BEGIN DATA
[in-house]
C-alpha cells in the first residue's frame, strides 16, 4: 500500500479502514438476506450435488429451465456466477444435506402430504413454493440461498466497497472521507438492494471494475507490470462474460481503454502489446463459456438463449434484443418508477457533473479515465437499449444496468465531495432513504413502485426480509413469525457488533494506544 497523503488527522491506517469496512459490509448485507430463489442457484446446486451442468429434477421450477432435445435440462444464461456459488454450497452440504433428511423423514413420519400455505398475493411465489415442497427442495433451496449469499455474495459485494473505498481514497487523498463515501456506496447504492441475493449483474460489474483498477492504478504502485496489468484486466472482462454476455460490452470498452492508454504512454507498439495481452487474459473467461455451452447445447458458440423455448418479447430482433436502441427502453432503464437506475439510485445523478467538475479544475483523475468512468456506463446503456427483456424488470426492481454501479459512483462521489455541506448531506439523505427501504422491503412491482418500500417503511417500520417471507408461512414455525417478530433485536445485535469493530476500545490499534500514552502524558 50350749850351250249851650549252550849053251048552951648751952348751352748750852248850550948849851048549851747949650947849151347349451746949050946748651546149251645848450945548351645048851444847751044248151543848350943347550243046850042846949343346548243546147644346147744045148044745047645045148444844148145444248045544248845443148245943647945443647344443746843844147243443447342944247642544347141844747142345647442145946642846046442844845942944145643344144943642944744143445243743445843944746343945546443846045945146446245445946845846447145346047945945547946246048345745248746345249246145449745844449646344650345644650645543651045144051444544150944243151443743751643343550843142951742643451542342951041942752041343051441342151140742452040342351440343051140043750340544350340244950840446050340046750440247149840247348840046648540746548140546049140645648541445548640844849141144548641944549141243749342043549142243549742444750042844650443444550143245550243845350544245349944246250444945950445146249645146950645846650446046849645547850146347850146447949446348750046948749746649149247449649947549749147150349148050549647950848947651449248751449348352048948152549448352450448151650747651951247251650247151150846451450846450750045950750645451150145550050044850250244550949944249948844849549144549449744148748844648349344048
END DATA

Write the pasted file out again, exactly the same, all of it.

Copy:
[in-house]
C-alpha cells in the first residue's frame, strides 16, 4: 500500500479502514438476506450435488429451465456466477444435506402430504413454493440461498466497497472521507438492494471494475507490470462474460481503454502489446463459456438463449434484443418508477457533473479515465437499449444496468465531495432513504413502485426480509413469525457488533494506544 497523503488527522491506517469496512459490509448485507430463489442457484446446486451442468429434477421450477432435445435440462444464461456459488454450497452440504433428511423423514413420519400455505398475493411465489415442497427442495433451496449469499455474495459485494473505498481514497487523498463515501456506496447504492441475493449483474460489474483498477492504478504502485496489468484486466472482462454476455460490452470498452492508454504512454507498439495481452487474459473467461455451452447445447458458440423455448418479447430482433436502441427502453432503464437506475439510485445523478467538475479544475483523475468512468456506463446503456427483456424488470426492481454501479459512483462521489455541506448531506439523505427501504422491503412491482418500500417503511417500520417471507408461512414455525417478530433485536445485535469493530476500545490499534500514552502524558 50350749850351250249851650549252550849053251048552951648751952348751352748750852248850550948849851048549851747949650947849151347349451746949050946748651546149251645848450945548351645048851444847751044248151543848350943347550243046850042846949343346548243546147644346147744045148044745047645045148444844148145444248045544248845443148245943647945443647344443746843844147243443447342944247642544347141844747142345647442145946642846046442844845942944145643344144943642944744143445243743445843944746343945546443846045945146446245445946845846447145346047945945547946246048345745248746345249246145449745844449646344650345644650645543651045144051444544150944243151443743751643343550843142951742643451542342951041942752041343051441342151140742452040342351440343051140043750340544350340244950840446050340046750440247149840247348840046648540746548140546049140645648541445548640844849141144548641944549141243749342043549142243549742444750042844650443444550143245550243845350544245349944246250444945950445146249645146950645846650446046849645547850146347850146447949446348750046948749746649149247449649947549749147150349148050549647950848947651449248751449348352048948152549448352450448151650747651951247251650247151150846451450846450750045950750645451150145550050044850250244550949944249948844849549144549449744148748844648349344048